After a century of very little basic variation in the principles of the petrol combustion engine to power our vehicles, technological, mechanical and electrical innovations look set to change all that.
According to an article in Car Dealer magazine on the 8th of May 2017, vehicle finance brokers are predicting a slump in sales of petrol and diesel fuelled vehicles, in favour of alternative fuels.
Briefly, the survey of UK motor finance brokers found that:
- 29% of them forecast a fall in sales of diesel-powered vehicles – partly as the result of government’s current consideration of disincentives for operating what are seen as more highly-polluting vehicles;
- 19% forecast a fall in sales of petrol-fuelled vehicles;
- 77% forecast a growth in sales of electric vehicles and 81% a growth in sales of hybrid vehicles.
Furthermore, these trends are expected to become even more marked with the passage of time, so that in five years’ time:
- 52% said they expected sales of diesels to have decreased and a further 29% described that reduction as being significant – a total therefore, of 81% of the surveyed motor finance brokers;
- a further 52% forecast a fall in sales of petrol vehicles;
- at the same time, 91% said they expected an increase in the sale of electric vehicles, with 29% forecasting a moderate growth in the sales of hybrid vehicles and a further 62% expecting that growth to become significant.
Implications for motor trade insurance
Surveys such as this, of course, may reveal expected trends, although reality may be somewhat different. What seems quite certain, is that the face of the retail motor industry is likely to change considerably over the next few years.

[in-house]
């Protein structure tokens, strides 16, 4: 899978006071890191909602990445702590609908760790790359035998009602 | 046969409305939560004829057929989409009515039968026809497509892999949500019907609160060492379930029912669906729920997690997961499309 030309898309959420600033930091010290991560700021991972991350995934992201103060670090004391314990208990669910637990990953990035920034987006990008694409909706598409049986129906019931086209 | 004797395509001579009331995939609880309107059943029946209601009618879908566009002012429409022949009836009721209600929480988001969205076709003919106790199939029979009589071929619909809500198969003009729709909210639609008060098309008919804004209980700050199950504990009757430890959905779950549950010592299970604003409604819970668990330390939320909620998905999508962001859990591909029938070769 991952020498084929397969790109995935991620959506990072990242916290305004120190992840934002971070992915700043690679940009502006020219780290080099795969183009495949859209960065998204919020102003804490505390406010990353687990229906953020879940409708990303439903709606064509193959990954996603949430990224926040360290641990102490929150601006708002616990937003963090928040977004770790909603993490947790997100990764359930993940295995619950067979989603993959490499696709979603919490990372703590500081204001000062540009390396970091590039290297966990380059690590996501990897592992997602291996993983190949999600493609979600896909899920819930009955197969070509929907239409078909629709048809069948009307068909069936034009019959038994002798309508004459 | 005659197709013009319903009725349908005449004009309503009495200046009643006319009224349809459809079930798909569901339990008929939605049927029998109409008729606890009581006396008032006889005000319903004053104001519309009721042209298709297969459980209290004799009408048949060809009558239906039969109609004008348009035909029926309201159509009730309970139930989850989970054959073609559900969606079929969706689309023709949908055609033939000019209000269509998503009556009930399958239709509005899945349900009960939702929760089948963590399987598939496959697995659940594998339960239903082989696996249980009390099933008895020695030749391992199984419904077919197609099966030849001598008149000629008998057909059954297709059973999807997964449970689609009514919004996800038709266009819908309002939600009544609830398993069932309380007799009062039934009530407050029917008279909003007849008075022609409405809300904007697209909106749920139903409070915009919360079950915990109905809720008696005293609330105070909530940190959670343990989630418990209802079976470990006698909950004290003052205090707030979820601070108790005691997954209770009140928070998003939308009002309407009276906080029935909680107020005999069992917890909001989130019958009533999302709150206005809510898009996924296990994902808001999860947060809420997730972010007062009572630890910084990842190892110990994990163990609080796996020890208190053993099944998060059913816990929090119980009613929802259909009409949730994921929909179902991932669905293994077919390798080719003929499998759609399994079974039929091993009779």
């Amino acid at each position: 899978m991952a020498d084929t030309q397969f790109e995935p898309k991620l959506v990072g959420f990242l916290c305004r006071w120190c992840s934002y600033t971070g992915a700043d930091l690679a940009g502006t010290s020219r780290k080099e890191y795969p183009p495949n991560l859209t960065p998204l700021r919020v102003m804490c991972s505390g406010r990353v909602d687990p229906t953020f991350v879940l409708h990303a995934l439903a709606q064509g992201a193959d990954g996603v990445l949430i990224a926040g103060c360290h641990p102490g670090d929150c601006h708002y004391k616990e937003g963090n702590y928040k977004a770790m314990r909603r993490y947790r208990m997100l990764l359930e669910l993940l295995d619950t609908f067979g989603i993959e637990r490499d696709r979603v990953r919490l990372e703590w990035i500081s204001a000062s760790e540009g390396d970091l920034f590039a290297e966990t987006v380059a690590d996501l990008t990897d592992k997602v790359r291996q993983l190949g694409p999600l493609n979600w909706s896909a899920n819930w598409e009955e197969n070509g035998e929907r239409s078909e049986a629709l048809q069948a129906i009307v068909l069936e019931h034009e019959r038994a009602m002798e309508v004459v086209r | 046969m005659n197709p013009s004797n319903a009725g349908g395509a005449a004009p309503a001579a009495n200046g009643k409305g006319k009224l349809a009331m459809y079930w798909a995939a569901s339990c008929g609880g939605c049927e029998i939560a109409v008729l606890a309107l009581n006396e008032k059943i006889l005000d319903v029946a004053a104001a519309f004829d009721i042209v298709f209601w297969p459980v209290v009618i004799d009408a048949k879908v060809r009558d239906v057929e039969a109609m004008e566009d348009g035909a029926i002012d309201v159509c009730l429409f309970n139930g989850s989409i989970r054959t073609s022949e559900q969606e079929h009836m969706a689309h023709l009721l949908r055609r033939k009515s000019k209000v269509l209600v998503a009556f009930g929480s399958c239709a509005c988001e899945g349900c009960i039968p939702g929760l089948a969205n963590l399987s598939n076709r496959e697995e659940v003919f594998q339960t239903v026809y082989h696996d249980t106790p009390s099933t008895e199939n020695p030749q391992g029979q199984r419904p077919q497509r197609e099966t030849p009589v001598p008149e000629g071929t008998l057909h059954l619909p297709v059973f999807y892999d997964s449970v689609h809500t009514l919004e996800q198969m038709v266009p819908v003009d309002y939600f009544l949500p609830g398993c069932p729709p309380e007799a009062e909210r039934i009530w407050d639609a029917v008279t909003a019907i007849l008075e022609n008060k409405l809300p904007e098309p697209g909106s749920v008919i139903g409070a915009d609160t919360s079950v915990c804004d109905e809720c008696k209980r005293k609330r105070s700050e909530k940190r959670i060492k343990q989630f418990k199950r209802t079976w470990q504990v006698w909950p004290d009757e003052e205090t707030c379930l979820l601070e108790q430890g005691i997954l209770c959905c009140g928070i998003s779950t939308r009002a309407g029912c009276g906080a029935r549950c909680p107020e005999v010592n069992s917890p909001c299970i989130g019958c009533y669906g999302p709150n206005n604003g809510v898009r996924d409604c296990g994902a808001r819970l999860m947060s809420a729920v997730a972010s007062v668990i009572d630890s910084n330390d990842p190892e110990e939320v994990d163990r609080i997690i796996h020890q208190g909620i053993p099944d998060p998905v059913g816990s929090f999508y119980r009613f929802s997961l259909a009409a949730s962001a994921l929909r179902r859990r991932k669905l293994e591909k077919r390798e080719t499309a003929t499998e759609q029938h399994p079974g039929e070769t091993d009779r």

This is likely to make it more important than ever that your business is protected by appropriate motor trader’s insurance and that the cover you have is adjusted and tailored to meet the changing profiles of the vehicles you handle.
This could possibly affect not only your motor trade road risk insurance, but many of the other elements typically incorporated in insurance for motor traders – such as cover for your business premises, public liability insurance, employer’s liability insurance (cover of at least £5 million is a legal requirement in many instances where staff are employed), personal accident, business disruption, and engineering inspections.
Motor trader’s insurance against defective workmanship
Significant changes in the types of vehicle being sold may also have a significant impact on a further element of your motor trader’s insurance – your liability for defective workmanship.
However well-trained your mechanics, salesmen and other employees, a flood of relatively unfamiliar and unknown vehicles may increase the risks of mistake and errors being made in the sale, repair or servicing of the vehicles coming into your business. Electric and hybrid vehicles, of course, pose quite different challenges to conventional petrol and diesel fuelled engines.
Insurance against allegations of defective workmanship which results from the mistakes and errors which might be made, may be a critical defence against substantial claims for compensation.